Animatronics is a real innovation; previous attempts at industrializing metal usually failed because it was either metal with a industrial mask, or industrial with hard rock guitars. This is true industrial metal in every sense of the word. Every instrument synergizes with each other, if you removed any of them, it wouldn't be the same and probably wouldn't be rated as highly. As such, this isn't perfect, because there are occasional filler moments and the occasional overreliance on keyboards. But those are minor complaints. Animatronics is a worthy addition to your collection if you don't mind the electronic elements. If you're a black metal elitist or a "metal and only metal"head, then you should just avoid Kovenant alltogether.

A new age - 90%

Mahmoud666, July 18th, 2007

I have never heard any band like The Kovenant who can ingeniously mix techno with metal and still keep it heavy. Underlined heavy riffs and drum beats pace along side with an array of synthesizers blasting out their effects, it’s a whole new breed of music. An image of neo-gothic alien spacemen preaching the world comes into mind when the album is playing.


The sounds that are the most bold and are unmistakable are the samples of techno, futuristic sounds and special effects that the Kovenant have fused into the commonly know four instruments: the guitar, the bass, the drums and the vocals. At times small pieces of un-related music both lyrically and rhythm-wise are slotted into the tracks (an example of this is heard on track ‘The Human Abstract’ at 2.38 and on ‘Jihad’ at 2.36) which can be easily picked up by a different atmosphere these samples bring into the song. A great aspect of the vocals is the opera lady (Eileen kupper) who is like an audio visualization increasing and decreasing her opera tone according to the music, she occasionally sings with Lex in the choruses.


Much has changed from the old Kovenant (covenant) and most of these changes are surprising and are for the good, not only has Nagash now known as Lex icon changed his image but his vocals to a high angelic screech which at times sounds almost like hundreds of people screaming simultaneously (very beautiful). Musically I think that a lot of the ‘black metal’ weight has been replaced with a somewhat Star Wars/space orientated influence. The song titles are named in a very over seeing way of all aspects of human life which really grabs the audience’s attention to lyrics. A lot of the lyrics revolve around the hatred towards the pathetic human race; they bring all aspects of politics, religion and just a plain lack of common sense that the human race has learnt through out time.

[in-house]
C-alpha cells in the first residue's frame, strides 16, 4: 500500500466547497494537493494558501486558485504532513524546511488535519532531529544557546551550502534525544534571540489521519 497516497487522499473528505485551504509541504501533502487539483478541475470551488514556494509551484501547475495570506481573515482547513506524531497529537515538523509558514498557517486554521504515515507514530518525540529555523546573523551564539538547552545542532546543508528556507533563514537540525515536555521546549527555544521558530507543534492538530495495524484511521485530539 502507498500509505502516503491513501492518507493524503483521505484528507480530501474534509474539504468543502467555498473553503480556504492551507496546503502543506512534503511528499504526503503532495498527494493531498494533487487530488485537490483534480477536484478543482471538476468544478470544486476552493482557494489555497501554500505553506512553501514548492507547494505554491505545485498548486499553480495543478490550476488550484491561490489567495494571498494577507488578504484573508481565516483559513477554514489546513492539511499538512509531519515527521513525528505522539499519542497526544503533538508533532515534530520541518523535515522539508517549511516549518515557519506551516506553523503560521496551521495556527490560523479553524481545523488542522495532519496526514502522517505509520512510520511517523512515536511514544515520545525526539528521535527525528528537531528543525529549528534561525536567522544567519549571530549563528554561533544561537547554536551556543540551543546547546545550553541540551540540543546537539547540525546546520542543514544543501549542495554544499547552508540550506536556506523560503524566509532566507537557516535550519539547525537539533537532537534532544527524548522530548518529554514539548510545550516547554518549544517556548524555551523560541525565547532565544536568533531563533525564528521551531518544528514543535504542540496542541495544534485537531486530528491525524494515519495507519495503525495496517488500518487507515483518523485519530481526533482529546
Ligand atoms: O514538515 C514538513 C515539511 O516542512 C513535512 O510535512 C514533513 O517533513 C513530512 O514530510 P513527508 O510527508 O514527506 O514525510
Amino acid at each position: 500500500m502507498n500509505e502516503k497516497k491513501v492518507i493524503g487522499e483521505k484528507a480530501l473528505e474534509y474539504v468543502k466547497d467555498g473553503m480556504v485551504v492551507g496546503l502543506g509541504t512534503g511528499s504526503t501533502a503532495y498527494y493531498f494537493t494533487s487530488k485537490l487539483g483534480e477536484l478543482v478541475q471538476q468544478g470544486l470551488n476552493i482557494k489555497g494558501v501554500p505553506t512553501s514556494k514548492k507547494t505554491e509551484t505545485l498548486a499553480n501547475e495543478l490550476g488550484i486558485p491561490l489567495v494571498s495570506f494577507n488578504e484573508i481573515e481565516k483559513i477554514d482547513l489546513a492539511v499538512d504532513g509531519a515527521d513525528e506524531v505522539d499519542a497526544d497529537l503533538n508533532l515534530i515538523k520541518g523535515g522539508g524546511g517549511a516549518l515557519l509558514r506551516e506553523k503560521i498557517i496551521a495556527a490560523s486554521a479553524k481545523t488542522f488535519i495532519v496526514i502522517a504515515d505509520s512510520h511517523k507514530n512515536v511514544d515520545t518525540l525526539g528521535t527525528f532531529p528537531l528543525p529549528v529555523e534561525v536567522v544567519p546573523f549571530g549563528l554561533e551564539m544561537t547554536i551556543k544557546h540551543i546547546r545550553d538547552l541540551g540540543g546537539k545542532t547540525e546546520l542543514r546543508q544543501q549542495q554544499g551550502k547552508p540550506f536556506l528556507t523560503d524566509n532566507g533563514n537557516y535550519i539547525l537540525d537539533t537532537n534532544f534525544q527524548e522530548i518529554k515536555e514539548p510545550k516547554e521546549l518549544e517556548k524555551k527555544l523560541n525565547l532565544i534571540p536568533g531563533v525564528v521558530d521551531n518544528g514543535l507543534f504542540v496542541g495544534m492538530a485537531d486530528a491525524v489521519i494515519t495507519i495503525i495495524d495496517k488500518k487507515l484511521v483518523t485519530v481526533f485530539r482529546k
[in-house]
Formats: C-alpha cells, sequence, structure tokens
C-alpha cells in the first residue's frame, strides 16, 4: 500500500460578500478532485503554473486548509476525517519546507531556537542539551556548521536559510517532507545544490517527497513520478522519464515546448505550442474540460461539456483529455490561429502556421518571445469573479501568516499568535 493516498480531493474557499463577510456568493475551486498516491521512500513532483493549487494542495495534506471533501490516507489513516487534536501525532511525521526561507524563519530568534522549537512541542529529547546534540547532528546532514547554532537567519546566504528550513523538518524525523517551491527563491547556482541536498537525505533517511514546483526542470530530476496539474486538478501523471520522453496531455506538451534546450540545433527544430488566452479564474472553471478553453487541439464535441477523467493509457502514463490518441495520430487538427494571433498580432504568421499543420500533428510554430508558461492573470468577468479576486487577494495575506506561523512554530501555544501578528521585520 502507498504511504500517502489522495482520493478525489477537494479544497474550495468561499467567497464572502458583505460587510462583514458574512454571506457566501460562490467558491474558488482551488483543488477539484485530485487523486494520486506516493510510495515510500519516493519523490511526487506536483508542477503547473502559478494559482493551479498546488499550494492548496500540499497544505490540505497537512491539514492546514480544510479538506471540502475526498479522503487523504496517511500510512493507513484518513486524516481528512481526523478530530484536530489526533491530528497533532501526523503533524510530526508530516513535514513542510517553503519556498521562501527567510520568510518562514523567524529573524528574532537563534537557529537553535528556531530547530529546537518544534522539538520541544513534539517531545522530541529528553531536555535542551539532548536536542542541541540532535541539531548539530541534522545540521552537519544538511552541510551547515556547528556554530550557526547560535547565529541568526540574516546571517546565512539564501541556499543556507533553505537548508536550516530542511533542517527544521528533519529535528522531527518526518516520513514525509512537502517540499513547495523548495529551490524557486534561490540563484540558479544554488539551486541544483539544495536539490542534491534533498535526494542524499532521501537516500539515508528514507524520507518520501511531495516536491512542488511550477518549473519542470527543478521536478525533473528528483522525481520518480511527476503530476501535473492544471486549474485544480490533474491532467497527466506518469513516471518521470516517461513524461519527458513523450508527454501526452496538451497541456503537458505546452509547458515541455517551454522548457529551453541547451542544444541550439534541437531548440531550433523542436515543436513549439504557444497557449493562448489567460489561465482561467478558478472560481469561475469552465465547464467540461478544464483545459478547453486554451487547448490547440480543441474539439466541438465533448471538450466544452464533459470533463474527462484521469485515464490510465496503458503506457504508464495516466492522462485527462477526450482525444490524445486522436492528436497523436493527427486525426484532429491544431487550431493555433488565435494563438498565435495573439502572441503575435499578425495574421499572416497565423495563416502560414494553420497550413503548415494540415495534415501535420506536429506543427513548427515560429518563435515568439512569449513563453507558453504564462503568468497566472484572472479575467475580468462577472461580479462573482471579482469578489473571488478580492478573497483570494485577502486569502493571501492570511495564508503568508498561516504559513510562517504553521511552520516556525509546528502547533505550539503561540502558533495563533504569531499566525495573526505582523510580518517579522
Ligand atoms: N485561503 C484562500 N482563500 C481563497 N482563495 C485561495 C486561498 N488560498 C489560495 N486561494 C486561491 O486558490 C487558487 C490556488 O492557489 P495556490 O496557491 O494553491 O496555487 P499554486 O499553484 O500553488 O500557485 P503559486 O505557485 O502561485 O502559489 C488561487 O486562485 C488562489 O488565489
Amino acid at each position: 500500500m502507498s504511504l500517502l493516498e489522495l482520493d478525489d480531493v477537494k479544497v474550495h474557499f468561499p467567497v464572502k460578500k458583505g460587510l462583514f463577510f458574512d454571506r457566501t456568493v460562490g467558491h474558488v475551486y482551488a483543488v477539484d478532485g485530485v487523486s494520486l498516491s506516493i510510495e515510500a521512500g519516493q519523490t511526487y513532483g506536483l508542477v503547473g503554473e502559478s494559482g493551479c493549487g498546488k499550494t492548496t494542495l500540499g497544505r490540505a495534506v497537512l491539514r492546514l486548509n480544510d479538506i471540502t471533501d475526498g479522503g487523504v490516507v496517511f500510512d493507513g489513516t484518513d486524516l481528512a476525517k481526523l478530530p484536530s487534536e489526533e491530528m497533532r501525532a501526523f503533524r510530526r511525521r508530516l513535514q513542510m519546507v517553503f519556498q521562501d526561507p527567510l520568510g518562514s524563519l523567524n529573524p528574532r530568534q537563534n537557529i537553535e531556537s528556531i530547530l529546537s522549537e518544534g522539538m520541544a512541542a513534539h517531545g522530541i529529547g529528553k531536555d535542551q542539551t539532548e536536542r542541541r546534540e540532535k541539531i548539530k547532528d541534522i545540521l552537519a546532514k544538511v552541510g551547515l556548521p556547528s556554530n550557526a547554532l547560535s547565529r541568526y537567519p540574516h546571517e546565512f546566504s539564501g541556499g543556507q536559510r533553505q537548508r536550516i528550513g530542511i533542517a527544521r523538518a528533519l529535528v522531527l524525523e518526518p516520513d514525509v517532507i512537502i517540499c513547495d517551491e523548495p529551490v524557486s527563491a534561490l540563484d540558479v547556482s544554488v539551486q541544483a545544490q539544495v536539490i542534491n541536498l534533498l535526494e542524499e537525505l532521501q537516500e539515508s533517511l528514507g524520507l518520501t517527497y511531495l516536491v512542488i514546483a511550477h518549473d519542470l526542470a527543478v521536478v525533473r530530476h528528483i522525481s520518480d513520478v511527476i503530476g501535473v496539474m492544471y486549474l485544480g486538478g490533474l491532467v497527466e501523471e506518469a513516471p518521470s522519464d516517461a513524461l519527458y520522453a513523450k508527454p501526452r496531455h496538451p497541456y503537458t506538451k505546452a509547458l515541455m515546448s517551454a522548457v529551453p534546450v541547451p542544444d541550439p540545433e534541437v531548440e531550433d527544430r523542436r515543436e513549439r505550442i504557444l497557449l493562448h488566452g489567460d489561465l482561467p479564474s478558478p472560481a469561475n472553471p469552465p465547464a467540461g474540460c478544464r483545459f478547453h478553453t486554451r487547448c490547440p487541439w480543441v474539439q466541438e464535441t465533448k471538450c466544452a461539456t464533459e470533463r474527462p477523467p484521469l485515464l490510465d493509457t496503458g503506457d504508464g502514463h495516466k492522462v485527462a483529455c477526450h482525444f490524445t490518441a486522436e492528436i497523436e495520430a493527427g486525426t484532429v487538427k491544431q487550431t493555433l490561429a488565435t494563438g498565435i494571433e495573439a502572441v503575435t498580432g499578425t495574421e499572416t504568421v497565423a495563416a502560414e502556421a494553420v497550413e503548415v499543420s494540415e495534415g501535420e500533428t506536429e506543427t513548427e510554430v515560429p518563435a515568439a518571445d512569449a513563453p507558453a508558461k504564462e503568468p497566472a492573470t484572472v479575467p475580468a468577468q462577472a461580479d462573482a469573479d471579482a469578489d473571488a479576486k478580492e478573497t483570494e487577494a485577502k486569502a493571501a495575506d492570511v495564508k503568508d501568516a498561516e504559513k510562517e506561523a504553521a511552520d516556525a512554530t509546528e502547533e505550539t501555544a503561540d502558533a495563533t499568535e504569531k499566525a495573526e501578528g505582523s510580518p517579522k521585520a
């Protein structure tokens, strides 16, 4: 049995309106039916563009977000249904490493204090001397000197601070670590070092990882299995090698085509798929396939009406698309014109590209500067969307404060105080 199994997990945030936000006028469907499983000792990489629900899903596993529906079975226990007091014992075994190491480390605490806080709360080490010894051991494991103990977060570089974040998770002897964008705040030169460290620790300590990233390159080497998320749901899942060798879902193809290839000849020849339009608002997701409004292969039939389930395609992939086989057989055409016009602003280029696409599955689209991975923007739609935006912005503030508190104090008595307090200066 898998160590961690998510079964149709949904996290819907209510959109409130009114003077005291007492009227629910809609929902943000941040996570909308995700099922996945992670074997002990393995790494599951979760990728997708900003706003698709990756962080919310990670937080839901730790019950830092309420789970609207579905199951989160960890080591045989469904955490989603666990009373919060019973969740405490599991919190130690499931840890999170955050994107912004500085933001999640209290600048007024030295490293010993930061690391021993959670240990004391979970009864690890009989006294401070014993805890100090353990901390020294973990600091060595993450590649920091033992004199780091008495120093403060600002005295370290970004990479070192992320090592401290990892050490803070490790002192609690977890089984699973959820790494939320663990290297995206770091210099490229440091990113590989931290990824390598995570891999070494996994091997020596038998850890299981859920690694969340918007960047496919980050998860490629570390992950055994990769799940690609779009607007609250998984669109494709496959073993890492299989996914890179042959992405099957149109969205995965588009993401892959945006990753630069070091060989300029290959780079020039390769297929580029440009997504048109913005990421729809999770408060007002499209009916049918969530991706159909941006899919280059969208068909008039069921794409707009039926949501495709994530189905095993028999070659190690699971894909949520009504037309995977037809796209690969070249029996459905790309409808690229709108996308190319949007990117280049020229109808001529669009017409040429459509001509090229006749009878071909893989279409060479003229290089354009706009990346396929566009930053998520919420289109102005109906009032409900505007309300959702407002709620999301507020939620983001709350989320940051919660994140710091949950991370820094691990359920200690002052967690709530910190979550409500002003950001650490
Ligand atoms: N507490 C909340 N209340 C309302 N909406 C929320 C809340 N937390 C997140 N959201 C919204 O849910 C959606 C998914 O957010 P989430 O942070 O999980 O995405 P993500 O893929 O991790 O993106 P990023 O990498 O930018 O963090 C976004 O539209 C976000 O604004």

“We shape the future- We rape the world” – The Human Abstract (track 6)

Great work

Drastic but mesmerizing change - 90%

ExPresidents, February 16th, 2005

When The Covenant was forced to change names, no one expected them to change their sound and image so drastically as well, which automatically alienated them from their original fanbase due to the age old fact that people will always romanticize the the music of the past instead of embracing the music of the future. Animatronic solidifies that theory in every way, and truly sounds like metal from the future. From the first riff in the opening song Mirror's Paradise, you can tell that this album is less complex than Nexus Polaris, replacing it with a more straightforward sound, but for some reason this makes it heavier and makes the listener much more prone to headbanging along with the chugging riffs. Lex Icon's vocals are different as well, incorporating a stronger vocal approach with a more diverse singing voice instead of the just the black metal scream, along with a very high pitched scream that he does sporadically throughout the album.

The lyrical content is much more abstract and symbolic thant the previous releases, especially in the song The Human Abstract. Some lyrics just stick out and resonate within, like "While you sleep we destroy your planet". Hellhammer's drumming has moved to the foreground of the band's overall sound and completely mesmerizes the listener. While I admit I was very sad to see Steinar Sverd's (Arcturus) presence absent from the recording of this album, the keys and synths are absolutely top-notch, and add the dimension needed to make The Kovenant almost a brand new band. I have never heard electronics work in complete unison with the band's sound without sounding too orchestrated, but The Kovenant melds it together with panache and ease.

By far one of the greatest changes in a bands sound and image I have ever seen, truly redefining the future of black metal.

A very good change from, "Covenant" - 95%

BoomStick, September 13th, 2003

The tracks on this album were the first of both Covenant and Kovenant that I had ever heard, it was a nice introduction.. Taking away the Black/techno and bringing in a better flowing industrial/electronic with hints of Power metal make this album unbelievable.